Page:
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I’ve never not had a good time with guacamole.
(And yeah, I know I used a double negative. I’m rebellious like that sometimes, but you love that about me.)
I associate this avocado* delicacy with fun getaways full of laughter, warm breezes upon sun-kissed skin, and sparkling aquamarine waters. (And, okay, the occasional margarita.) Every time I enjoy that creamy concoction, it’s like I’m instantly transported to faraway lands that require sunscreen (even if it’s the dead of winter.)
As much as I might choose chips and guac as my meal of choice (hey, don’t judge), there are plenty of others who gag at the idea of eating anything that resembles, ahem, “baby poop.” (Thanks for that visual, Dad).
Cilantro is equally polarizing.
If you want to divide a room fast, ask people where they stand on cilantro. Seriously.
I’m #TeamCilantro, because I happen to love the fresh, herbaceous tang it provides, especially on street tacos and Thai food (but interestingly, not in my guac). To me, it tastes “green,” and I love it; to my sister (and apparently, a whole lotta other people), it tastes like a bar of Dove. (The soap, not the chocolate.)
I get that and would never blindly insist that they like something simply because it’s my preference.
But this happens ALL THE TIME in communications, yet leaves people scratching their heads.
Ask yourself these questions:
Do you frequently find yourself frustrated by your team’s lack of understanding?
Are you perplexed that your sales development efforts have fallen flat, even though you’ve specifically touted your product or service’s credentials?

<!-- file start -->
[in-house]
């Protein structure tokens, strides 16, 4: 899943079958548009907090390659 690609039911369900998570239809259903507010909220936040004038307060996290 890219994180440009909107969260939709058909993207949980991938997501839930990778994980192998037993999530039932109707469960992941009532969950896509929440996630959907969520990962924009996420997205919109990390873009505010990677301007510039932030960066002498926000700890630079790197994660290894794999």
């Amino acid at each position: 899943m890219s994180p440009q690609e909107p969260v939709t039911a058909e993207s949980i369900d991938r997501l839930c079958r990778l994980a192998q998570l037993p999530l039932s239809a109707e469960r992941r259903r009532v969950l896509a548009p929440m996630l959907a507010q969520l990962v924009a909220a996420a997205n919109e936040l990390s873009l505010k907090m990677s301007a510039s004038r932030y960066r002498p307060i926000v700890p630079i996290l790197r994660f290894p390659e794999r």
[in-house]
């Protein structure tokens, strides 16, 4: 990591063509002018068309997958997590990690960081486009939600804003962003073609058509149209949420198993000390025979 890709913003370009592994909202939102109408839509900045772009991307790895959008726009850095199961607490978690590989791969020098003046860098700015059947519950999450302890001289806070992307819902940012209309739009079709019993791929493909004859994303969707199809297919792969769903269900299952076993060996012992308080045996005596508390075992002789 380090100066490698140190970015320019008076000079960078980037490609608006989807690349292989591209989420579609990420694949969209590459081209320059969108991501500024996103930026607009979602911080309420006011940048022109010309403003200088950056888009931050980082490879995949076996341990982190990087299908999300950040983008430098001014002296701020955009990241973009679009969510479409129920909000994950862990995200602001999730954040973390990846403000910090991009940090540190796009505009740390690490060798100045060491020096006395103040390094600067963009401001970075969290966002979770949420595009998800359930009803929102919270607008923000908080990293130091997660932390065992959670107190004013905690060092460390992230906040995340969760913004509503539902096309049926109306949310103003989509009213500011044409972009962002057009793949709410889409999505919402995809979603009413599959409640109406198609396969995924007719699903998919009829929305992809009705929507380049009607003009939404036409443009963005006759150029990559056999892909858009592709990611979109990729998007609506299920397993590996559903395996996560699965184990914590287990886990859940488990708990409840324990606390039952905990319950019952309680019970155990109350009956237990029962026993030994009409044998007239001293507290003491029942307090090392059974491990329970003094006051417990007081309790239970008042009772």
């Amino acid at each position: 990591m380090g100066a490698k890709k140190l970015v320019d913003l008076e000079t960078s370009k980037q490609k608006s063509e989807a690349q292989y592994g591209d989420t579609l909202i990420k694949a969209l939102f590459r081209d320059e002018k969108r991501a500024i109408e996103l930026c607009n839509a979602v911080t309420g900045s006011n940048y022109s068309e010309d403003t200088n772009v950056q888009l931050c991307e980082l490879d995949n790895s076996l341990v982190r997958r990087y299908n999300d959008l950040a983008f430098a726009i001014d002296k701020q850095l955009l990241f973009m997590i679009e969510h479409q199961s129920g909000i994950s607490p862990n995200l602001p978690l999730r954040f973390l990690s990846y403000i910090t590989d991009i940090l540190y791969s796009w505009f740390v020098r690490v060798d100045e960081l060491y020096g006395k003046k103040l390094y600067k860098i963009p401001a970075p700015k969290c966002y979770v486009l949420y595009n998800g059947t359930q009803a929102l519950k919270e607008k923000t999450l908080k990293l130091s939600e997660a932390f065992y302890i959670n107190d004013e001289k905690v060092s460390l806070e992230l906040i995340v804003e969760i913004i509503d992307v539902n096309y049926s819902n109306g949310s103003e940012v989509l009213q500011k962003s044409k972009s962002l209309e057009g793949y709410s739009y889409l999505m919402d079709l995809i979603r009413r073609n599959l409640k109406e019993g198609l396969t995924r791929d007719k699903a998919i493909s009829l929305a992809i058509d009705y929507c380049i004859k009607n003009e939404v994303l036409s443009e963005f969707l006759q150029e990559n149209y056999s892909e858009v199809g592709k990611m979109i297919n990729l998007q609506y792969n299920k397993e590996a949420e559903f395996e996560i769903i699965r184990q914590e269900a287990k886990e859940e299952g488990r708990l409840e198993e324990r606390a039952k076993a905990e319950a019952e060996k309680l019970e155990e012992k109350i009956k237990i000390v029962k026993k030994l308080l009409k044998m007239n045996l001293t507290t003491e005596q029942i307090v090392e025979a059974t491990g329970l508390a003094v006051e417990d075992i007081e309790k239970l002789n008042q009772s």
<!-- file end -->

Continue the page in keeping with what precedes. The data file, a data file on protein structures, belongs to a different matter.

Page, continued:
Are your colleagues and clients not responding to your emails or calling you back?
No matter your industry or profession, there are four words that, when acknowledged and embraced, have the power to change your results completely:
It’s not about you.
Far too often, we assume that everyone thinks, behaves, and communicates the same way we do. Worse, we make the mistake of focusing our sales pitches and communication about us rather than our intended audiences.
The finest leaders understand that by putting others first and adopting a service mindset, they can improve their communication, establish trust, deepen relationships and build business.
By cultivating your awareness and empathy, you’ll naturally adopt an “it’s not about you” frame of mind and improve your communication and connection with others.
The other thing that can leave a bitter taste in your mouth?
And in the professional world, lots of well-intended advisers’ words can unintentionally lead you astray.
In my latest Forbes article, I share how to ignore the worst career advice you’re probably still following—and what to do instead.
And before I go, just for fun, tell me: Are you #TeamGuac? And if so, are you a purist like me (avocado, lime, salt, and garlic), or do you get crazy with your mix-ins? Let me know in the comments by clicking this button.
P.S. When I’m not writing this newsletter or whipping up endless bowls of guac, I’m a social media ghostwriter (yep, that’s a thing), helping founders, entrepreneurs, and CXOs craft their stories to communicate and connect better by magnifying their reach and impact. (Think personal branding and thought leadership.) Learn more here.
P.P.S. One more thing: If you think this post would resonate with others, feel free to share it with your friends. Or better yet, invite them to join our Illuminate Me tribe!
*You know I love my word origin stories, and this luscious fruit (yes, an avocado is a fruit 🤯) has a doozy. Apparently, when the Aztecs discovered the avocado in 500 BC, they named it āhuacatl, which translates to “testicle.” (Delightful, right?) It’s thought that the texture, shape, and size of the fruit, as well as the way it grows in pairs, inspired its name. However, after the Spanish conquerors arrived, the Aztec name was revised to “aguacate,” which did not translate to a male gonad. And thank goodness, because as much as I love avocados, there’s no way I’d eat something that means “testicle sauce!” 🥑